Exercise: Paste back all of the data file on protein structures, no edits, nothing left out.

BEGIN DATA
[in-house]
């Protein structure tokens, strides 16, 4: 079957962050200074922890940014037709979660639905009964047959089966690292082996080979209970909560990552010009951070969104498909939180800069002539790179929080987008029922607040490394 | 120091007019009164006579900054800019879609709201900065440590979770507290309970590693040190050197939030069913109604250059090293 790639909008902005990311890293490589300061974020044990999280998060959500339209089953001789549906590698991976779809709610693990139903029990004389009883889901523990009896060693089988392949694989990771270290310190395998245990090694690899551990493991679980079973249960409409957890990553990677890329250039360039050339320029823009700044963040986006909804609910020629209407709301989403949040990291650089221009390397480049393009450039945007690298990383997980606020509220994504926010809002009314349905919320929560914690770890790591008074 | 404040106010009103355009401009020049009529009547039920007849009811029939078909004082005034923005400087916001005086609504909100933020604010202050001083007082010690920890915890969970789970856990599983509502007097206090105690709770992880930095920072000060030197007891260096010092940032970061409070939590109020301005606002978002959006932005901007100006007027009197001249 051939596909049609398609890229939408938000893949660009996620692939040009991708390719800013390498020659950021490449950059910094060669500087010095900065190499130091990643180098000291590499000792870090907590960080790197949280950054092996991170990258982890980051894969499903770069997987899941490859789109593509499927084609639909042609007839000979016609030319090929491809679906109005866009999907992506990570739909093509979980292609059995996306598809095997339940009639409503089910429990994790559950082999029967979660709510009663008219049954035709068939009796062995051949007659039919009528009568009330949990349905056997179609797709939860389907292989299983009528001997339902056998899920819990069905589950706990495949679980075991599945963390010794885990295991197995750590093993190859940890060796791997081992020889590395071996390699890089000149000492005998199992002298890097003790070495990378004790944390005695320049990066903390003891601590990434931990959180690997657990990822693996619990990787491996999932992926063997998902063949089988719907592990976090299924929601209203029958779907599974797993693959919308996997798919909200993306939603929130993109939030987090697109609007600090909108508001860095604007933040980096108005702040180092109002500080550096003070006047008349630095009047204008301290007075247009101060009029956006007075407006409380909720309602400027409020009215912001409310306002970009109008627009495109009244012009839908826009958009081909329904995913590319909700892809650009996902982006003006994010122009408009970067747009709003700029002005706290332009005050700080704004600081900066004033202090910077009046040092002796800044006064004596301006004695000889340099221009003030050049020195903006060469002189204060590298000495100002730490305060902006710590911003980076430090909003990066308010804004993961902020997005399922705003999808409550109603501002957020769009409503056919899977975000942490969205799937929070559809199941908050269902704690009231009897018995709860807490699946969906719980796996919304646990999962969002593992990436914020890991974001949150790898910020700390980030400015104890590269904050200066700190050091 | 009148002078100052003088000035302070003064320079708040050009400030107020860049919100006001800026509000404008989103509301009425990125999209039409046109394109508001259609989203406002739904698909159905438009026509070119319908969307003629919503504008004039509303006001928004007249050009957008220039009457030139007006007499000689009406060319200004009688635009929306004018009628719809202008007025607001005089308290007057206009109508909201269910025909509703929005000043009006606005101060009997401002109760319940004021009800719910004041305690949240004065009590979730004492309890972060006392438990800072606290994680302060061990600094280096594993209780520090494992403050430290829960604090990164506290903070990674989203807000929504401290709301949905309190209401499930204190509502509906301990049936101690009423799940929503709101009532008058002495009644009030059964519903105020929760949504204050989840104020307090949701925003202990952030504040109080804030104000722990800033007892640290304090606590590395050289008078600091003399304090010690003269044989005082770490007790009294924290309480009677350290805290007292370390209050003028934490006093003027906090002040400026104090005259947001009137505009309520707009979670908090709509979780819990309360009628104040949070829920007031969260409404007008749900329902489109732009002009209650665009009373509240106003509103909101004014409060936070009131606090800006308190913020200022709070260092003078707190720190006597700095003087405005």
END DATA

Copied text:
[in-house]
């Protein structure tokens, strides 16, 4: 079957962050200074922890940014037709979660639905009964047959089966690292082996080979209970909560990552010009951070969104498909939180800069002539790179929080987008029922607040490394 | 120091007019009164006579900054800019879609709201900065440590979770507290309970590693040190050197939030069913109604250059090293 790639909008902005990311890293490589300061974020044990999280998060959500339209089953001789549906590698991976779809709610693990139903029990004389009883889901523990009896060693089988392949694989990771270290310190395998245990090694690899551990493991679980079973249960409409957890990553990677890329250039360039050339320029823009700044963040986006909804609910020629209407709301989403949040990291650089221009390397480049393009450039945007690298990383997980606020509220994504926010809002009314349905919320929560914690770890790591008074 | 404040106010009103355009401009020049009529009547039920007849009811029939078909004082005034923005400087916001005086609504909100933020604010202050001083007082010690920890915890969970789970856990599983509502007097206090105690709770992880930095920072000060030197007891260096010092940032970061409070939590109020301005606002978002959006932005901007100006007027009197001249 051939596909049609398609890229939408938000893949660009996620692939040009991708390719800013390498020659950021490449950059910094060669500087010095900065190499130091990643180098000291590499000792870090907590960080790197949280950054092996991170990258982890980051894969499903770069997987899941490859789109593509499927084609639909042609007839000979016609030319090929491809679906109005866009999907992506990570739909093509979980292609059995996306598809095997339940009639409503089910429990994790559950082999029967979660709510009663008219049954035709068939009796062995051949007659039919009528009568009330949990349905056997179609797709939860389907292989299983009528001997339902056998899920819990069905589950706990495949679980075991599945963390010794885990295991197995750590093993190859940890060796791997081992020889590395071996390699890089000149000492005998199992002298890097003790070495990378004790944390005695320049990066903390003891601590990434931990959180690997657990990822693996619990990787491996999932992926063997998902063949089988719907592990976090299924929601209203029958779907599974797993693959919308996997798919909200993306939603929130993109939030987090697109609007600090909108508001860095604007933040980096108005702040180092109002500080550096003070006047008349630095009047204008301290007075247009101060009029956006007075407006409380909720309602400027409020009215912001409310306002970009109008627009495109009244012009839908826009958009081909329904995913590319909700892809650009996902982006003006994010122009408009970067747009709003700029002005706290332009005050700080704004600081900066004033202090910077009046040092002796800044006064004596301006004695000889340099221009003030050049020195903006060469002189204060590298000495100002730490305060902006710590911003980076430090909003990066308010804004993961902020997005399922705003999808409550109603501002957020769009409503056919899977975000942490969205799937929070559809199941908050269902704690009231009897018995709860807490699946969906719980796996919304646990999962969002593992990436914020890991974001949150790898910020700390980030400015104890590269904050200066700190050091 | 009148002078100052003088000035302070003064320079708040050009400030107020860049919100006001800026509000404008989103509301009425990125999209039409046109394109508001259609989203406002739904698909159905438009026509070119319908969307003629919503504008004039509303006001928004007249050009957008220039009457030139007006007499000689009406060319200004009688635009929306004018009628719809202008007025607001005089308290007057206009109508909201269910025909509703929005000043009006606005101060009997401002109760319940004021009800719910004041305690949240004065009590979730004492309890972060006392438990800072606290994680302060061990600094280096594993209780520090494992403050430290829960604090990164506290903070990674989203807000929504401290709301949905309190209401499930204190509502509906301990049936101690009423799940929503709101009532008058002495009644009030059964519903105020929760949504204050989840104020307090949701925003202990952030504040109080804030104000722990800033007892640290304090606590590395050289008078600091003399304090010690003269044989005082770490007790009294924290309480009677350290805290007292370390209050003028934490006093003027906090002040400026104090005259947001009137505009309520707009979670908090709509979780819990309360009628104040949070829920007031969260409404007008749900329902489109732009002009209650665009009373509240106003509103909101004014409060936070009131606090800006308190913020200022709070260092003078707190720190006597700095003087405005």